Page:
New York health regulators took a major step Thursday toward boosting the state’s fledgling medical marijuana industry by adding chronic pain to the list of treatable conditions for MMJ.
The state’s health department said it is drafting rules to allow doctors to recommend chronic pain, although it didn’t spell out the symptoms that will qualify, the Journal News reported. The state currently has 10 qualifying conditions for MMJ, including cancer, Lou Gehrig’s disease and epilepsy.
The addition of chronic pain could provide a major shot in the arm to New York’s medical marijuana market, which is one of the most tightly regulated in the nation. In other states that allow patients to obtain marijuana for pain, such as Colorado and Michigan, typically 1%-2% of the population signs up for the medical cannabis program.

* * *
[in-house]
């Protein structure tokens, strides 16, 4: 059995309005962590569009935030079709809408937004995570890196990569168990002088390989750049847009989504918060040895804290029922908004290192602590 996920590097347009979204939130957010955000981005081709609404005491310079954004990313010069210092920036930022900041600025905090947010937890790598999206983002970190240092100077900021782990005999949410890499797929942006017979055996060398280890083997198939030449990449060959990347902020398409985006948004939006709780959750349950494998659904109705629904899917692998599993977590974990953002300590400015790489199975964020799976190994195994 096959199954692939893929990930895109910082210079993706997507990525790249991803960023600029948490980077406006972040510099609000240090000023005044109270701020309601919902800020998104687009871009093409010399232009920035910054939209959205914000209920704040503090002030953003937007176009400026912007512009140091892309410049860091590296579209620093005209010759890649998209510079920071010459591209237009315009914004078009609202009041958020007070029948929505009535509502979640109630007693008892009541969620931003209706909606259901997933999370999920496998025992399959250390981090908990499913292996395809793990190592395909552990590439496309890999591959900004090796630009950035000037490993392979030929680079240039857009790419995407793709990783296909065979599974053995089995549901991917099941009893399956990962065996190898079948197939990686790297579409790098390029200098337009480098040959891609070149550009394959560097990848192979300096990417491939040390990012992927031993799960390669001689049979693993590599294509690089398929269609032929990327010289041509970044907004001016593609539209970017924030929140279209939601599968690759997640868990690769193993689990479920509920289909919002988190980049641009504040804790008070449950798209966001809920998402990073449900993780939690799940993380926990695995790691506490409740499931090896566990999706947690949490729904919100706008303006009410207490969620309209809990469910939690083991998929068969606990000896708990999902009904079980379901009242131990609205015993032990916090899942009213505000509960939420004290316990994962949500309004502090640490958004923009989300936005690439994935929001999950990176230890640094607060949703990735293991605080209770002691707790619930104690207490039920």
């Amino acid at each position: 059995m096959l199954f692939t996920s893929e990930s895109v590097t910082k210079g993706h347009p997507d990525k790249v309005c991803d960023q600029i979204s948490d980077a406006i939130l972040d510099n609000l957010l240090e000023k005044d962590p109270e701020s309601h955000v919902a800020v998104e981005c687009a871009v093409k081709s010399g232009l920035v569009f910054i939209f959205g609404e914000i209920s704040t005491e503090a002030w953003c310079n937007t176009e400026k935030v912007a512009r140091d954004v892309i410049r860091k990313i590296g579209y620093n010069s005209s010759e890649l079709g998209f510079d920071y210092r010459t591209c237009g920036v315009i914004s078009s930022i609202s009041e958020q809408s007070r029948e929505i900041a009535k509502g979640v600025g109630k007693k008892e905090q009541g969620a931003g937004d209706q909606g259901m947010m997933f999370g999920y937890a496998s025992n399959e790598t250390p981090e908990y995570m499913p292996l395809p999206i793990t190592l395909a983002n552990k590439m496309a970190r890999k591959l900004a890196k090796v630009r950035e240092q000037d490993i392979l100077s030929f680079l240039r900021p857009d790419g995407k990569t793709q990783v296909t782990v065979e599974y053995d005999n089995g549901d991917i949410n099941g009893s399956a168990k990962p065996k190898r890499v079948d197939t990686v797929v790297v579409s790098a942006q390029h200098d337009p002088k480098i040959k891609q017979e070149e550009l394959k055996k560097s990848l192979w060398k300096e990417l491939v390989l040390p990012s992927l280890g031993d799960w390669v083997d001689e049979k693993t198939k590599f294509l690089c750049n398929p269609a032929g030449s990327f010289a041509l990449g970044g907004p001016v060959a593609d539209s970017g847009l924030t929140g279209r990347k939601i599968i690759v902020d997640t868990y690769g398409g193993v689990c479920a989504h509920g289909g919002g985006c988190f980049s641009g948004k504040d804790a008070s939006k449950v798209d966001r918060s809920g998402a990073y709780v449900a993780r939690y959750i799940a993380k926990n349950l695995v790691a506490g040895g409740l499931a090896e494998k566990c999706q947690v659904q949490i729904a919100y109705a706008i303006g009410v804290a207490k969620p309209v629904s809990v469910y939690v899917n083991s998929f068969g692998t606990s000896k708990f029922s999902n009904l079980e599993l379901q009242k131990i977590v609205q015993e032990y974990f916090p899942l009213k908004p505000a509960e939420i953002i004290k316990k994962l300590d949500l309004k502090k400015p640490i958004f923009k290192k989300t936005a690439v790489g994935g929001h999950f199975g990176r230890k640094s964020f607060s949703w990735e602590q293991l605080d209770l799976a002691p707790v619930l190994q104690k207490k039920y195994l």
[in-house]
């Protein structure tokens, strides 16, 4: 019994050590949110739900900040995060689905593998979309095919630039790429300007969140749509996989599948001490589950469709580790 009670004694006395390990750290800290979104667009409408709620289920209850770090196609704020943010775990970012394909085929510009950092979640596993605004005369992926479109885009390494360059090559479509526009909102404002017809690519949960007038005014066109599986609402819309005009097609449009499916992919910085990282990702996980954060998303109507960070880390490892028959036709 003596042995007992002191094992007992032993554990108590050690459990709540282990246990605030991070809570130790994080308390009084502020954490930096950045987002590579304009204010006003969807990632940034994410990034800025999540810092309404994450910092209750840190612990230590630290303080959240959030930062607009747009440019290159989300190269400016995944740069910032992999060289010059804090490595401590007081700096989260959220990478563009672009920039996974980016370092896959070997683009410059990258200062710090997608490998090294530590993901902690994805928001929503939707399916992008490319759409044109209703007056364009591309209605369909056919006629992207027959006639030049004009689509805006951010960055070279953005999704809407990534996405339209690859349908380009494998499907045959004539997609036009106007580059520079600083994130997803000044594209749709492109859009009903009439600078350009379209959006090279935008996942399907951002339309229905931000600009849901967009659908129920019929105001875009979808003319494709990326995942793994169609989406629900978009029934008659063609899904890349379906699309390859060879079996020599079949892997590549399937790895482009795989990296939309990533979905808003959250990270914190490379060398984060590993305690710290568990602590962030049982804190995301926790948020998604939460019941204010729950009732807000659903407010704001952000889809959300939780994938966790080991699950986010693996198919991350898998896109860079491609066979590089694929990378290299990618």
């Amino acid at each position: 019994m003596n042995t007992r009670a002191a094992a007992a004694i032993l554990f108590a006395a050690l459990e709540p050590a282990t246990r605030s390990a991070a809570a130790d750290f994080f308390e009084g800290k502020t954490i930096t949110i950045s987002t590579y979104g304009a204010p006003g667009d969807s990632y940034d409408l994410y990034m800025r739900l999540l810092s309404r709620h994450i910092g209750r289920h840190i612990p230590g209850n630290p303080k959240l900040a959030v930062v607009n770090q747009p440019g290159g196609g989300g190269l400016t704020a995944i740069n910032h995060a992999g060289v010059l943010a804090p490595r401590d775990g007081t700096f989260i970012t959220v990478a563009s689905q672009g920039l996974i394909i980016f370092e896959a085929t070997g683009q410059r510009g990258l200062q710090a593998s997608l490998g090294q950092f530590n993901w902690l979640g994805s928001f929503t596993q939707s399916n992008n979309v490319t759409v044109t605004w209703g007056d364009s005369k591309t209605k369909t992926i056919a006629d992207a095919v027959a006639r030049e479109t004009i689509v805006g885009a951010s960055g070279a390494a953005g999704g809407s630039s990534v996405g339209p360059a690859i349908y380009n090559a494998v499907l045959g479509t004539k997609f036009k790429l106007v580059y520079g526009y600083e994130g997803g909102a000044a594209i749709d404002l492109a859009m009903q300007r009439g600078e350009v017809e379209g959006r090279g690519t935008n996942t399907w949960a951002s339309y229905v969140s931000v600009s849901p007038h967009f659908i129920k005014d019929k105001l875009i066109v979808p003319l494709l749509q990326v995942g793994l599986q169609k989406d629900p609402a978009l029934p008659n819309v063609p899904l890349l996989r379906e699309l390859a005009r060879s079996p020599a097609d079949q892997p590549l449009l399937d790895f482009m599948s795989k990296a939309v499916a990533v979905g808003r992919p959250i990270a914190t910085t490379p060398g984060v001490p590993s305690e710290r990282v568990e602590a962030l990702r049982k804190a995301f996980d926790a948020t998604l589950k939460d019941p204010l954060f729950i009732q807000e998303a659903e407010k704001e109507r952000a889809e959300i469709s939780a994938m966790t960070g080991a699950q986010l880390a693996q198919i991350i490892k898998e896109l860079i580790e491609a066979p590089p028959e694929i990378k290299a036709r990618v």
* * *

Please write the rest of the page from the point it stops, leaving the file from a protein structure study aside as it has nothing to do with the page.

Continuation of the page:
New York’s medical marijuana market has been slow to take off and MMJ firms have been struggling, although the patient count has begun rising more rapidly. No marijuana flower sales are allowed, and medical cannabis is available only in nonsmokable forms.
However, last month the health department announced it was modifying its medical marijuana regulations to improve patient access. Nurse practitioners, for example, are being permitted to recommend medical cannabis to patients. The state is also reviewing the possibility of allowing more licenses for companies to sell and cultivate medical cannabis.